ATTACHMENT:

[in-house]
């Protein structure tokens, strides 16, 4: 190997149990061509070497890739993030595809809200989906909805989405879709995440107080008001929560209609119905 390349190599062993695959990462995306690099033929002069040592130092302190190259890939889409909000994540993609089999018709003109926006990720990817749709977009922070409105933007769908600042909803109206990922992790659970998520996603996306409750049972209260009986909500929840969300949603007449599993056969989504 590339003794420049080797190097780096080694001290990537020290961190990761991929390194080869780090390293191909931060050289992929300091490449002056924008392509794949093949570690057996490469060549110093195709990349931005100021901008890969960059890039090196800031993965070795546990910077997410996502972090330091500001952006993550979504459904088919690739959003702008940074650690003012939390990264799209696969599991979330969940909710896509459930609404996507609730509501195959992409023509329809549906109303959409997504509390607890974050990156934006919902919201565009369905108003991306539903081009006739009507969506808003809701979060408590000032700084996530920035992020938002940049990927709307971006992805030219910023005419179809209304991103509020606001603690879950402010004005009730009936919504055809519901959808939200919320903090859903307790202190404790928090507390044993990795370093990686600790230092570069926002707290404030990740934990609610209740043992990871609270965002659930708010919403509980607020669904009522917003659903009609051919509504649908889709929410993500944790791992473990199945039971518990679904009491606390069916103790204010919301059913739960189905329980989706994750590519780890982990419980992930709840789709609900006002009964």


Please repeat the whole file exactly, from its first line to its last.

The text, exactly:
[in-house]
């Protein structure tokens, strides 16, 4: 190997149990061509070497890739993030595809809200989906909805989405879709995440107080008001929560209609119905 390349190599062993695959990462995306690099033929002069040592130092302190190259890939889409909000994540993609089999018709003109926006990720990817749709977009922070409105933007769908600042909803109206990922992790659970998520996603996306409750049972209260009986909500929840969300949603007449599993056969989504 590339003794420049080797190097780096080694001290990537020290961190990761991929390194080869780090390293191909931060050289992929300091490449002056924008392509794949093949570690057996490469060549110093195709990349931005100021901008890969960059890039090196800031993965070795546990910077997410996502972090330091500001952006993550979504459904088919690739959003702008940074650690003012939390990264799209696969599991979330969940909710896509459930609404996507609730509501195959992409023509329809549906109303959409997504509390607890974050990156934006919902919201565009369905108003991306539903081009006739009507969506808003809701979060408590000032700084996530920035992020938002940049990927709307971006992805030219910023005419179809209304991103509020606001603690879950402010004005009730009936919504055809519901959808939200919320903090859903307790202190404790928090507390044993990795370093990686600790230092570069926002707290404030990740934990609610209740043992990871609270965002659930708010919403509980607020669904009522917003659903009609051919509504649908889709929410993500944790791992473990199945039971518990679904009491606390069916103790204010919301059913739960189905329980989706994750590519780890982990419980992930709840789709609900006002009964």